Food Banks Canada is committed to truth and reconciliation with Indigenous peoples and building positive relationships with Indigenous communities across Canada.
As our CEO, Kirstin Beardsley, told the Toronto Star for a story on why food alone won’t solve hunger, building partnerships with Indigenous communities is “about that community being in the driver’s seat, in terms of what solutions work for them, and working with them to figure out how Food Banks Canada can support those solutions and opportunities.”
‘It’s about that community being in the driver’s seat’
As Food Banks Canada commits to implementing the calls to action made by the Truth and Reconciliation Commission, we know that First Nations, Métis and Inuit communities being in the driver’s seat will be essential to prioritizing the recognition of traditional knowledge and advancing the food security and food sovereignty of Indigenous peoples across the country.
To increase our focus on building partnerships with Indigenous communities in the North, where people are facing highly elevated levels of food insecurity, Food Banks Canada has hired our first northern program officer, Jason Stevens, who is from the Sapotaweyak Cree Nation in the Treaty 4 Territory.
Since joining Food Banks Canada in 2021, Stevens has been helping our network of over 4,750 hunger relief organizations reach more northern and Indigenous communities by making phone calls; connecting with Indigenous organizations at the local, provincial and national levels to support food security initiatives; and building relationships with Indigenous leaders who are working to address local food insecurity and diet-related disease.
‘Change moves at the speed of trust’
Because change moves at the speed of trust, as Beardsley says, building these relationships with Indigenous communities in Northern Canada can sometimes take boarding a vehicle yourself to initiate face-to-face contact and come together in ceremony.
That’s why Beardsley and Stevens, at the invitation of Harvest Manitoba President and CEO Vince Barletta, travelled thousands of kilometres in August 2022 to deliver 5,000 pounds of food to the remote and northern Manitoba community of St. Theresa Point, where food insecurity continues to be a critical issue.
Located about 500 kilometres north of Winnipeg, the isolated community is only accessible by air or ice roads in the winter.
“Every step of getting food into the community is a challenge,” Beardsley said, adding that the St. Theresa Point Airport is located on a small island.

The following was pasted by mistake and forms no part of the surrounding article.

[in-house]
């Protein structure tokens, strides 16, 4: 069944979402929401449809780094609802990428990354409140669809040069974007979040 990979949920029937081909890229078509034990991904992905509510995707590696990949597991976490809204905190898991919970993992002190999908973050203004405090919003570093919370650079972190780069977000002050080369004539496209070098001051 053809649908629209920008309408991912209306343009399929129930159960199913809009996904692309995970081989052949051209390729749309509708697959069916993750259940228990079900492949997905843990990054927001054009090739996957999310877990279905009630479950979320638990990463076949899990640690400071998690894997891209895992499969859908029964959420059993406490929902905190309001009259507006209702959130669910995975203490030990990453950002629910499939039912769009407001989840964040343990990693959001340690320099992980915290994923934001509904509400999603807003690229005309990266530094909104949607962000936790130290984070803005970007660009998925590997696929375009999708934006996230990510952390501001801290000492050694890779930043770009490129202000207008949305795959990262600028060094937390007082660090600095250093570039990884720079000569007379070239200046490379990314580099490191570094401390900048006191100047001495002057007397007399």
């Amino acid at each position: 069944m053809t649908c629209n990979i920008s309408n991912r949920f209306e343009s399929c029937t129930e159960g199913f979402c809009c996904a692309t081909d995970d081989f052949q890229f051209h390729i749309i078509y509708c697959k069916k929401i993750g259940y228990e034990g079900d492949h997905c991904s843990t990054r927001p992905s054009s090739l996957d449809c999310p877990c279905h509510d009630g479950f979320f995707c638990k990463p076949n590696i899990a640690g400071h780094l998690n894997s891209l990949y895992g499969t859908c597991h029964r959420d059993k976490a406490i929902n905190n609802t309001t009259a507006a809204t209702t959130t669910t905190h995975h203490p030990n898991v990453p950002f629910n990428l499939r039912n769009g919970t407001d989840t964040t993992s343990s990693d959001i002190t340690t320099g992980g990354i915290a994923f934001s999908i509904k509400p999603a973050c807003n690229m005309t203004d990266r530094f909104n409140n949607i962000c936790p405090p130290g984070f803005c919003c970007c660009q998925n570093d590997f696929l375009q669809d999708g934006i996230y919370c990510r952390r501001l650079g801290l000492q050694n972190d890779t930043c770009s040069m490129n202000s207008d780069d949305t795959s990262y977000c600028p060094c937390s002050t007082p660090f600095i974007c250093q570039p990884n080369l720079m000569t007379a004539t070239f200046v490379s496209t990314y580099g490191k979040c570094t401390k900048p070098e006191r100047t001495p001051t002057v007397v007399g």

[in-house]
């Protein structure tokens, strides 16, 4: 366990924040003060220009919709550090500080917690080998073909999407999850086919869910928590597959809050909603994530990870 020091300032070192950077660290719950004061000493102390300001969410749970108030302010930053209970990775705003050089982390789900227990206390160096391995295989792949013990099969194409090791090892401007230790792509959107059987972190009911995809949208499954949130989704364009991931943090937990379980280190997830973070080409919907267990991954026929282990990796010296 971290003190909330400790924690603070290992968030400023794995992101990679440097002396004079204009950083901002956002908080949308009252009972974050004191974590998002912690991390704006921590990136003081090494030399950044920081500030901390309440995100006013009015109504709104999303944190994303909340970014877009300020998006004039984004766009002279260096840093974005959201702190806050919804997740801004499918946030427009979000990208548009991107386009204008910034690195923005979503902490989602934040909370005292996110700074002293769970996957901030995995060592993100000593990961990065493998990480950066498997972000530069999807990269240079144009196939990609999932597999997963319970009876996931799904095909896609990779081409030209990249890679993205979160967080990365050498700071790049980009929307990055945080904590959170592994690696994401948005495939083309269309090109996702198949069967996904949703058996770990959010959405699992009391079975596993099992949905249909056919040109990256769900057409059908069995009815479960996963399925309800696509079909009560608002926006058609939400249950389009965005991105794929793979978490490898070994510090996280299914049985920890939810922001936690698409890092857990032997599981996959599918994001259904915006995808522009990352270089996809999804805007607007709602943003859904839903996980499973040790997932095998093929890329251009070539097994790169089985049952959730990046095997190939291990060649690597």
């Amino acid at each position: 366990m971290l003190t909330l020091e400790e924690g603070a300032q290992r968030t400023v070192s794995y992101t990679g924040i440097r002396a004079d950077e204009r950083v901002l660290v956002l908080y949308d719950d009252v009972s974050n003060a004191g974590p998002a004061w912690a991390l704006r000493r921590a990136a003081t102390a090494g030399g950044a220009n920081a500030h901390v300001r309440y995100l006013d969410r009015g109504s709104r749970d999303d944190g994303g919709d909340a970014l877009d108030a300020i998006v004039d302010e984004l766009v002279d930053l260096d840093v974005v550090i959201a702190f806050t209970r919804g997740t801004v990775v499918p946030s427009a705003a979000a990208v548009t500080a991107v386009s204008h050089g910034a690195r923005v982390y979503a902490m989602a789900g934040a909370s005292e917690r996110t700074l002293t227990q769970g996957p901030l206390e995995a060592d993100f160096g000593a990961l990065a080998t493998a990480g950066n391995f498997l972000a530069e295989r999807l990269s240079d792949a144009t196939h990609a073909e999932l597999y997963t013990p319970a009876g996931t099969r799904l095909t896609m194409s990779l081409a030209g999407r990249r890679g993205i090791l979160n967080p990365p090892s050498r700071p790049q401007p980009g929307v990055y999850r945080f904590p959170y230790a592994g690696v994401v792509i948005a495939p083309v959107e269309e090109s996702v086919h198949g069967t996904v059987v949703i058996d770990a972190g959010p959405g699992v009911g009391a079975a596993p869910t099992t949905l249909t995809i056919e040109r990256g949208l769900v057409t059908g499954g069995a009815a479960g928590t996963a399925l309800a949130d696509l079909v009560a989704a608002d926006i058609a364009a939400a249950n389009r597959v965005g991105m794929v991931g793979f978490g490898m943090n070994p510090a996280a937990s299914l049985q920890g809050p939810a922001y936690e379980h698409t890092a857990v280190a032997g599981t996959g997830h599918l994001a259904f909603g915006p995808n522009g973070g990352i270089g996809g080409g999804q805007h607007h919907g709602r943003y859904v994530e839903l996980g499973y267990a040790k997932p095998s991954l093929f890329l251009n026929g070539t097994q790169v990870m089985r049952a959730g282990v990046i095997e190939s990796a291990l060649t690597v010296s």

“This incurs extra costs daily due to the price of fuel and loading shipments of food on and off the barge,” Stevens explained. “At the end of the day, all of that gets tallied onto the price of the food items, making them prohibitively expensive for many community members.”
In addition to delivering much-needed food items to local individuals and families facing food insecurity, Beardsley and Stevens’ visit to St. Theresa Point included a tour and a discussion about the challenges of bringing sufficient, safe and nutritious food to the community.
“The next step will be building out an agreement for how we will work together to address these issues,” Stevens said, adding that one of the ideas being discussed is support for the traditional hunt to help get more healthy country foods into the hands of community members.
Some of the leadership from St. Theresa Point are also planning a visit to Harvest Manitoba to learn more about the non-profit organization, which collects and shares 11 million pounds of healthy and nutritious food with hungry Manitobans every year as one of Food Banks Canada’s 10 provincial associations.
“That was another big step,” Stevens said, especially since people in St. Theresa Point who require specialized health services must often travel long distances south to Winnipeg to receive them. “Delivering that message to local community members that Harvest Manitoba’s services are there and available will help ensure they have access to food while they’re in the city.”
Enhancing measures to reduce northern food insecurity
Food-driven solutions can only do so much to help remote and northern communities like St. Theresa Point in the long-term. That’s why the federal government must also review its entire approach to the root causes of food insecurity in the North if significant progress is to be achieved.
Food Banks Canada’s recommendations include immediately working toward a Minimum Income Floor and away from the current broken social assistance system that keeps far too many Northern Canadians in a cycle of poverty and food insecurity.